One-act play with music written by Patti Smith & Sam Shepard.

The scene opens in a run-down motel room, after one too many mornings. The floor is strewn with miscellaneous debris: hubcaps, raggedy costumes, an old .45, rum, beer, and white lighting. Cavale, "a chick who looks like a crow, is a partly crippled, former mental patient. She has kidnapped Slim, "a cat who looks like a coyote", from his wife and child, but they have fallen in love. To Cavale, rock and roll is religion and her one dream is to find a man who can turn into a rock and roll savior - a Jesus with a cowboy mouth. Slim, volatile and unfulfilled, once dreamt of being a rock and roll star but had given up on the idea. Until now.

The two characters play out their increasingly bizarre fantasies, unable to deal with their hopeless reality, culminating in the arrival of The Lobsterman, a drug-crazed hallucination, or a humble restaurant deliveryman, who visits the couple in their crazed love nest.


Cowboy Mouth is a surreal, poetic piece dreamt up by Shepard and Smith in a war of words that lasted for two nights. Every reference in the play is infused with the true character of these two icons and the dynamic of their volatile love affair. Their performance on April 29, 1971 at the American Place Theater is shrouded in mystery and intrigue, with Shepard presenting a double bill of his plays: Back Bog Beast Bait, starring his wife O-Lan, followed by Cowboy Mouth with Smith. According to his friends, it was "one of the wildest autobiographies he ever produced and one of the most exciting performances they'd ever seen." However, on the third night, unable to cope with the goldfish effect of playing out his reality on stage, Shepard vanished, forcing the show to close.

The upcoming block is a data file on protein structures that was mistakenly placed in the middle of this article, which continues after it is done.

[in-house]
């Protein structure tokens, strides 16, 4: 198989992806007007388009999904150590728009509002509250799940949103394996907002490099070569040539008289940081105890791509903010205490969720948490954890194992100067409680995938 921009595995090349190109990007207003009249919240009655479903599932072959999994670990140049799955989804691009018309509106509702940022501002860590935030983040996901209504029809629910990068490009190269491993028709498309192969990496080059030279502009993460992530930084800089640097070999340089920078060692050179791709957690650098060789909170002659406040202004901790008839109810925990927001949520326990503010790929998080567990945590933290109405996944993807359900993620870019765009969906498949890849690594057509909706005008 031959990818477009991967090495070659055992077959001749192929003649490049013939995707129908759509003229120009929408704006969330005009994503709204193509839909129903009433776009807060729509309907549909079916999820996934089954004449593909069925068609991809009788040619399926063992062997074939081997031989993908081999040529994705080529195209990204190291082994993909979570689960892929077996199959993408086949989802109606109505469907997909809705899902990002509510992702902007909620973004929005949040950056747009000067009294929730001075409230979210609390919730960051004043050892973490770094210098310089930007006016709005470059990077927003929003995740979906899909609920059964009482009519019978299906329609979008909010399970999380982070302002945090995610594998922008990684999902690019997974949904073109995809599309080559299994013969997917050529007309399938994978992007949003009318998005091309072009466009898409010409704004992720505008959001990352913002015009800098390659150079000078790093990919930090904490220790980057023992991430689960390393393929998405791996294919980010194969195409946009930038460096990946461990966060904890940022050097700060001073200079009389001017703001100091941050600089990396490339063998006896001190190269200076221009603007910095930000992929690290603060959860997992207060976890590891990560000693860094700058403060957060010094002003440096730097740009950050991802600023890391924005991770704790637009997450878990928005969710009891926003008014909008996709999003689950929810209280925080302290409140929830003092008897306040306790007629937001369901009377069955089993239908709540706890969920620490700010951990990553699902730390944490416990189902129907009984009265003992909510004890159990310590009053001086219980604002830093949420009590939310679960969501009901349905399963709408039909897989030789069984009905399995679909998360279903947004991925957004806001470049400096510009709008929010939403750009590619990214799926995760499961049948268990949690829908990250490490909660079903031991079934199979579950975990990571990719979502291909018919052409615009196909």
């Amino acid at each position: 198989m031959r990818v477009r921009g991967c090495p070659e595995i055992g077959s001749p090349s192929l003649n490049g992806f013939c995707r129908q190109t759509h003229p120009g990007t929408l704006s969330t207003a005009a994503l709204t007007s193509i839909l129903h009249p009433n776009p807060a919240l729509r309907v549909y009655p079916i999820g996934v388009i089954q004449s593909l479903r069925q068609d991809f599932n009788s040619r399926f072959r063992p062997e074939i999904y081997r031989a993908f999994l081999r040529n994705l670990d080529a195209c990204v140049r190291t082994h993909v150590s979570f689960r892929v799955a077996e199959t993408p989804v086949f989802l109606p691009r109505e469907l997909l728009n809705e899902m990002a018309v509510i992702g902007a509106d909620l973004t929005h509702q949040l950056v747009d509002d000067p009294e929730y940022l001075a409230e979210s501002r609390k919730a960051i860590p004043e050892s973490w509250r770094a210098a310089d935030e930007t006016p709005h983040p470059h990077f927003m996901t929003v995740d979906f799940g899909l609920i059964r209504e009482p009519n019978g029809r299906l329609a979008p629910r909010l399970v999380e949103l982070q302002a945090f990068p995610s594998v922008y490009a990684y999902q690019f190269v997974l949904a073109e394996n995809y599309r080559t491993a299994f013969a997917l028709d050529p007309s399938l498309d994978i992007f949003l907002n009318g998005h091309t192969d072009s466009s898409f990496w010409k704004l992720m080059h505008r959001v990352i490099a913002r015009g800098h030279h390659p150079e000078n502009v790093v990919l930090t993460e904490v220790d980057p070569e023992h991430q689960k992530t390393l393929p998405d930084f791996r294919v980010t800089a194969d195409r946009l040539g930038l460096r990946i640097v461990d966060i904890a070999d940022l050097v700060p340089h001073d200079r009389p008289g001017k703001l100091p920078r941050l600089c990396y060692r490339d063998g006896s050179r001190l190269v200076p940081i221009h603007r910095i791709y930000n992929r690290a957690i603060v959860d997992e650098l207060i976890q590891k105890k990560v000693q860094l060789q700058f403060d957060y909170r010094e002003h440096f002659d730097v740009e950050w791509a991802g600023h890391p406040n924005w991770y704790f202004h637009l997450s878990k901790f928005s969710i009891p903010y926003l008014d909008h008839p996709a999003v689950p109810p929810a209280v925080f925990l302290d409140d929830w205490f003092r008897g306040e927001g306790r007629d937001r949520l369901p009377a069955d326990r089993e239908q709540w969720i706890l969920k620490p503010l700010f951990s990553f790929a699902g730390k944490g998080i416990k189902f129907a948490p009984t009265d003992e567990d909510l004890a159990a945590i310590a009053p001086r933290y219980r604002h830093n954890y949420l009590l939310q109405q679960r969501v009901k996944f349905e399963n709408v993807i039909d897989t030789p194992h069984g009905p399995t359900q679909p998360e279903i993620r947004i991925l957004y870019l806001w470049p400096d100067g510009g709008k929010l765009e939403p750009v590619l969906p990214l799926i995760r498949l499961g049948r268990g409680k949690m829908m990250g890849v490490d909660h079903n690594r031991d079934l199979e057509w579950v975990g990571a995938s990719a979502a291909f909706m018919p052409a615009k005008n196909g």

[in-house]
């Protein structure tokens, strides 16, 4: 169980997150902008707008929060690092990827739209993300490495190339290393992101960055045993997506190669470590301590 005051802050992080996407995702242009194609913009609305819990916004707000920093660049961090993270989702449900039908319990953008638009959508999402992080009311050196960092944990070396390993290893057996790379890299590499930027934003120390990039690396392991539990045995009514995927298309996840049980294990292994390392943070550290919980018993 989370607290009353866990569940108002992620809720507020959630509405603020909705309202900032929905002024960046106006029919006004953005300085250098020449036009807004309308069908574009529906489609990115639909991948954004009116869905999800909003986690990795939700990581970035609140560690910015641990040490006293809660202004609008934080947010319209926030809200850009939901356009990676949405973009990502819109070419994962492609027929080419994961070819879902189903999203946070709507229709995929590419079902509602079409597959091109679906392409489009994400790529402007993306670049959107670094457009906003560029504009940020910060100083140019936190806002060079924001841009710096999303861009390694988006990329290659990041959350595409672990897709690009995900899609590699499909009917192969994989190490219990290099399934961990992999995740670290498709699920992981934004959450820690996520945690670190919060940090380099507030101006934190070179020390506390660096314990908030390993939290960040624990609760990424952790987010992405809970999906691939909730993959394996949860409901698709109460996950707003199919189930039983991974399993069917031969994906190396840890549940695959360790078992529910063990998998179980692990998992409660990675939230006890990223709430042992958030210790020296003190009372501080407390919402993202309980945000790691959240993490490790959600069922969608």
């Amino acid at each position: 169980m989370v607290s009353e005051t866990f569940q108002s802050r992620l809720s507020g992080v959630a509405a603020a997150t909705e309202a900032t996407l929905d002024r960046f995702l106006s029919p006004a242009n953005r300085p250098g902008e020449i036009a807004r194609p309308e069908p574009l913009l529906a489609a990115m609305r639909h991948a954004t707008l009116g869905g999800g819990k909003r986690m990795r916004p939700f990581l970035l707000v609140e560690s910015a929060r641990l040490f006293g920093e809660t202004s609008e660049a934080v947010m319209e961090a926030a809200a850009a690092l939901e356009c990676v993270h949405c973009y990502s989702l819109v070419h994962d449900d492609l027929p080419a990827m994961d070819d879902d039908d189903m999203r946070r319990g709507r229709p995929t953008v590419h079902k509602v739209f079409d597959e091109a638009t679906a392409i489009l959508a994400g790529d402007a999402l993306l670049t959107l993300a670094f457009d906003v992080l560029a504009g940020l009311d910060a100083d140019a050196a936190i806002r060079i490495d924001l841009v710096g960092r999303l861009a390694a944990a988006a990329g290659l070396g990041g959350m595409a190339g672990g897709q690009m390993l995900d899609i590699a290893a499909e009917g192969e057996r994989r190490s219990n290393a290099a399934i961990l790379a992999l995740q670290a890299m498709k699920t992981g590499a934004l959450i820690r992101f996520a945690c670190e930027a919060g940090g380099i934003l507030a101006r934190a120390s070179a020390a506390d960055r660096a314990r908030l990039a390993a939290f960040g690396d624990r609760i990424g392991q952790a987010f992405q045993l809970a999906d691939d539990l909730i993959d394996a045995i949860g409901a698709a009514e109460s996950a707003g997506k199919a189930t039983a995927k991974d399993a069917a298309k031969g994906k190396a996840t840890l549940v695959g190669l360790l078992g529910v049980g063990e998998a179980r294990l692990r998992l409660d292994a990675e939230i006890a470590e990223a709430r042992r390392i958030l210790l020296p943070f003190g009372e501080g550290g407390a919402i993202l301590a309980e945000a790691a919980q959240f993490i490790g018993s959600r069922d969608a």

Traverse Theatre, Edinburgh on April 12, 1971. Directed by Gordon Stewart
American Place Theater on April 29, 1971. Directed by Robert Glaudini. Starring Sam Shepard and Patti Smith.
King's Head Theatre in London in July 1972

Patti Smith

"We did this play at American Place Theater - 'Cowboy Mouth'. That was my title. I took it from Bob Dylan's 'Sad Eyed Lady of the Lowlands.' It was just a play between us. We had lots of alchemy, because we had written the play, we were sayin' our own lines. Lots of light comin' out of that stage. We were only trying to talk about two people that were destined -- two big dreamers who came together but were destined to come to a sad end. It was the true story of Sam and I. We knew we couldn't stay together. He was going to go back to his wife and children, and I was gonna go on my way."

Mad Dog Blues and Other Plays; Fool for Love and Other Plays.